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Domestic workers

  • Domestic Workers - standards and guides

    Websites/Multiple Documents

    Title: Convention on domestic workers
    Description/subject: From Wikipedia, the free encyclopedia... Convention on Domestic Workers Convention concerning Decent Work for Domestic Workers... Signed 16 June 2011.. Location:Geneva... Effective: not in force Condition: 2 ratifications... The Convention on Domestic Workers, formally the Convention concerning Decent Work for Domestic Workers is a convention setting labour standards for domestic workers. It is the 189th ILO convention and was adopted during the 100th session of the International Labour Office.
    Language: English
    Source/publisher: Wikipedia
    Format/size: html
    Date of entry/update: 12 September 2011


    Individual Documents

    Title: Text of Domestic Workers Convention, 2011. (ILO Convention 189)
    Date of publication: 16 June 2011
    Language: English
    Source/publisher: International Labour Organisation
    Format/size: html
    Date of entry/update: 12 September 2011


    Title: Decent work for domestic workers
    Date of publication: January 2010
    Description/subject: "...Domestic work...is undervalued and poorly regulated, and many domestic workers remain overworked, underpaid and unprotected. Accounts of maltreatment and abuse, especially of live-in and migrant domestic workers, are regularly denounced in the media. In many countries, domestic work is very largely performed by child labourers.
    Language: English
    Source/publisher: International Labour Conference, 99th Session, 2010
    Format/size: pdf (3.42 MB)
    Date of entry/update: 10 December 2010


    Title: Domestic Work - Decent Work -- a 'Smart Guide' for Domestic Workers in Thailand (Burmese)
    Date of publication: 2010
    Description/subject: This ILO guidebook promotes the rights and responsibilities of domestic workers. Published in a variety of languages, it is aimed primarily at the domestic worker and explains the benefits and risks ssociated with domestic work while offering the worker advice on how to interact with her/his employer to achieve a mutually satisfactory working environment and system of remuneration and benefits for the worker.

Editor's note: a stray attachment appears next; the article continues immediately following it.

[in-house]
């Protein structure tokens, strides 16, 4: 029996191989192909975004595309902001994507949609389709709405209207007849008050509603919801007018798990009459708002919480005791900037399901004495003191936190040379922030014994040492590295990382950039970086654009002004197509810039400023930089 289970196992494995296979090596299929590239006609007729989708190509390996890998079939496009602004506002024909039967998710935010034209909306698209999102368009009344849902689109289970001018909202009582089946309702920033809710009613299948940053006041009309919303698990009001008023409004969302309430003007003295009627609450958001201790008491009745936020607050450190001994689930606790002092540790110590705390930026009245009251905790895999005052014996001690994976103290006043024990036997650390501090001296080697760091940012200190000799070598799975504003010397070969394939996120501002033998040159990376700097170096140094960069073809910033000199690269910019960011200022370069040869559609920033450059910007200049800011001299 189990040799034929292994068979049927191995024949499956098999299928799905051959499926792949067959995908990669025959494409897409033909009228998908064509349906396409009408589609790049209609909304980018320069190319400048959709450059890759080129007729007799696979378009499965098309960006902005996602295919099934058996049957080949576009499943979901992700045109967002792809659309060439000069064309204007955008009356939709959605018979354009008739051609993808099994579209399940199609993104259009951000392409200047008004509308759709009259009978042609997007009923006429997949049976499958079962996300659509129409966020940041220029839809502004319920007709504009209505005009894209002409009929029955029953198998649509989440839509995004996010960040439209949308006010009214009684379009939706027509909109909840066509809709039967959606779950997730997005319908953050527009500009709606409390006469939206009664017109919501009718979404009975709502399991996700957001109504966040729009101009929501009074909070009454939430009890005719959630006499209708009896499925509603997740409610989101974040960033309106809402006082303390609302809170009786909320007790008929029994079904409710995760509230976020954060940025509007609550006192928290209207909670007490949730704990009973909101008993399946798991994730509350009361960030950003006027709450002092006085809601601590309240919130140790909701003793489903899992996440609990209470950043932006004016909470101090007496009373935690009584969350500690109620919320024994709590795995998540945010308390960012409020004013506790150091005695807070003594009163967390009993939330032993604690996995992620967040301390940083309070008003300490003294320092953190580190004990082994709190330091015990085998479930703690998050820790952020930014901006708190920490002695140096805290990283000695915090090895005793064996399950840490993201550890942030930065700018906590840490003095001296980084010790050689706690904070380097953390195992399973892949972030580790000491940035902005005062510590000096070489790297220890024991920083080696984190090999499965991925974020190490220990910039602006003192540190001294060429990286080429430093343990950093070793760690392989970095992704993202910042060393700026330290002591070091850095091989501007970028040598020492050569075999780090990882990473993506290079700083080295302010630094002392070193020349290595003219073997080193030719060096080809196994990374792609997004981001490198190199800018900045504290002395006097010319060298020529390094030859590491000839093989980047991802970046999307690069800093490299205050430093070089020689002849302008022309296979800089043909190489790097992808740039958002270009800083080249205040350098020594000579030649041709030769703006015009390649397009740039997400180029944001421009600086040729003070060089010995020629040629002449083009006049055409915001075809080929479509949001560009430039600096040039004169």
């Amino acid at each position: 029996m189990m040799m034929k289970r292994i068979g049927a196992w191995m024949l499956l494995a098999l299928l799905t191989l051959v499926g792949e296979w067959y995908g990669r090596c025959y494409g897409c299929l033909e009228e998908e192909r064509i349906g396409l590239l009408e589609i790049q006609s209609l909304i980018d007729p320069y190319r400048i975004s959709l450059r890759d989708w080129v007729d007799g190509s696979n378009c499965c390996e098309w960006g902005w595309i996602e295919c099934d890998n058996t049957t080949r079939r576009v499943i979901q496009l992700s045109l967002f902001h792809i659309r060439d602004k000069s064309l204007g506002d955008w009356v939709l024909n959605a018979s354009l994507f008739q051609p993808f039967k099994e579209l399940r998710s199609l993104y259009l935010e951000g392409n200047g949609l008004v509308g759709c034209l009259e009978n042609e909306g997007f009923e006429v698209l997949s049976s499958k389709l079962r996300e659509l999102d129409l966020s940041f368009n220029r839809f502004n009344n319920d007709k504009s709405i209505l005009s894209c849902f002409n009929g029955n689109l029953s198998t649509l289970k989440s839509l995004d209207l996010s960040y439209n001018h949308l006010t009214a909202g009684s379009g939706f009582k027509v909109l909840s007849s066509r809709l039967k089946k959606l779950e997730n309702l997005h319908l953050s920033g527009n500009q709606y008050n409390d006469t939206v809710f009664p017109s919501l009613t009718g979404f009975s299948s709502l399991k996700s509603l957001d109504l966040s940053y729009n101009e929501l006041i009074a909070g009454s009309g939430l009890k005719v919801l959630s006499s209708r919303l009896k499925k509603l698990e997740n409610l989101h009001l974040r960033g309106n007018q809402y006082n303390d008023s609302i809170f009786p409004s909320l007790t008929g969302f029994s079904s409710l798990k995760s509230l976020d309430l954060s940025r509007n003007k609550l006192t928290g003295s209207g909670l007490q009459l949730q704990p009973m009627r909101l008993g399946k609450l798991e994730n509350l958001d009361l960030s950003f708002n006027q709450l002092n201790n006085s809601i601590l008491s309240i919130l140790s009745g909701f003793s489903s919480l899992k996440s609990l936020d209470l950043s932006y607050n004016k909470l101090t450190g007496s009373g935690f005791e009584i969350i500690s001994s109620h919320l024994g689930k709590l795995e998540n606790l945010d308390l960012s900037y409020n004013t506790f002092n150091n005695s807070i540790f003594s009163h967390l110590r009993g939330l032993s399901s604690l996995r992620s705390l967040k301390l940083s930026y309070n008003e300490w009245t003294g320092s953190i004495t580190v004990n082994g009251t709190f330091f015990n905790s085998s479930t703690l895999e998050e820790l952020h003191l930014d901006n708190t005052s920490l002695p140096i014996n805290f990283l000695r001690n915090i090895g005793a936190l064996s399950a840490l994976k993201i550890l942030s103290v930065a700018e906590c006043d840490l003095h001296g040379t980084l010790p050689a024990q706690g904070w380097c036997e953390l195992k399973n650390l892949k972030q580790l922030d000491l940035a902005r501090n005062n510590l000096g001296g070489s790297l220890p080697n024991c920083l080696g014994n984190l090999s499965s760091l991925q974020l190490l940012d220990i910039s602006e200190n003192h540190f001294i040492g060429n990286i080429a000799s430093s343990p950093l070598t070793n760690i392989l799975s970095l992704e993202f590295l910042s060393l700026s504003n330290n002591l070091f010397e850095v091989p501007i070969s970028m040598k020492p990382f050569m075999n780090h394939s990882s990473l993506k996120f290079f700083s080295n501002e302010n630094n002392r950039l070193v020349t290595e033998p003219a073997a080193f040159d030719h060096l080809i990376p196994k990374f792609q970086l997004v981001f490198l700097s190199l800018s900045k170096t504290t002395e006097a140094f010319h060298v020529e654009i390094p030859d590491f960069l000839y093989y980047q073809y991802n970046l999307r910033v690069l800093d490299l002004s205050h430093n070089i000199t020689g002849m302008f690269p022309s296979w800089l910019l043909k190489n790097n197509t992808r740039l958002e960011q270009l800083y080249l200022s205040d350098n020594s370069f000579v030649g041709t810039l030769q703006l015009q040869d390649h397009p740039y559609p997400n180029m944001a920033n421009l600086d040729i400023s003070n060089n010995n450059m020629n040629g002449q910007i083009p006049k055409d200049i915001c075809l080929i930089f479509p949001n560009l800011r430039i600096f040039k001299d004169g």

Language: Burmese
    Source/publisher: International Labour Organisation
    Format/size: pdf (1.1MB)
    Alternate URLs: http://www.ilo.org/asia/whatwedo/publications/lang--en/docName--WCM_041809/index.htm
    Date of entry/update: 12 September 2011


    Title: Domestic Work - Decent Work -- a 'Smart Guide' for Domestic Workers in Thailand (English)
    Date of publication: 2010
    Description/subject: This ILO guidebook promotes the rights and responsibilities of domestic workers. Published in a variety of languages, it is aimed primarily at the domestic worker and explains the benefits and risks ssociated with domestic work while offering the worker advice on how to interact with her/his employer to achieve a mutually satisfactory working environment and system of remuneration and benefits for the worker.
    Language: English (also available in Burmese, S'Gaw Karen, Pwo Karen, Laotian, Shan, Thai)
    Source/publisher: International Labour Organisation
    Format/size: pdf (529K)
    Alternate URLs: http://www.ilo.org/asia/whatwedo/publications/lang--en/docName--WCM_041809/index.htm
    Date of entry/update: 2010


    Title: Domestic Work - Decent Work -- a 'Smart Guide' for Domestic Workers in Thailand (Pwo Karen)
    Date of publication: 2010
    Description/subject: This ILO guidebook promotes the rights and responsibilities of domestic workers. Published in a variety of languages, it is aimed primarily at the domestic worker and explains the benefits and risks ssociated with domestic work while offering the worker advice on how to interact with her/his employer to achieve a mutually satisfactory working environment and system of remuneration and benefits for the worker.
    Language: Pwo Karen
    Source/publisher: International Labour Organisation
    Format/size: pdf (1MB)
    Alternate URLs: http://www.ilo.org/asia/whatwedo/publications/lang--en/docName--WCM_041809/index.htm
    Date of entry/update: 12 September 2011


    Title: Domestic Work - Decent Work -- a 'Smart Guide' for Domestic Workers in Thailand (S'gaw Karen)
    Date of publication: 2010
    Description/subject: This ILO guidebook promotes the rights and responsibilities of domestic workers. Published in a variety of languages, it is aimed primarily at the domestic worker and explains the benefits and risks ssociated with domestic work while offering the worker advice on how to interact with her/his employer to achieve a mutually satisfactory working environment and system of remuneration and benefits for the worker.
    Language: S'gaw Karen
    Source/publisher: International Labour Organisation
    Format/size: pdf (1MB)
    Alternate URLs: http://www.ilo.org/asia/whatwedo/publications/lang--en/docName--WCM_041809/index.htm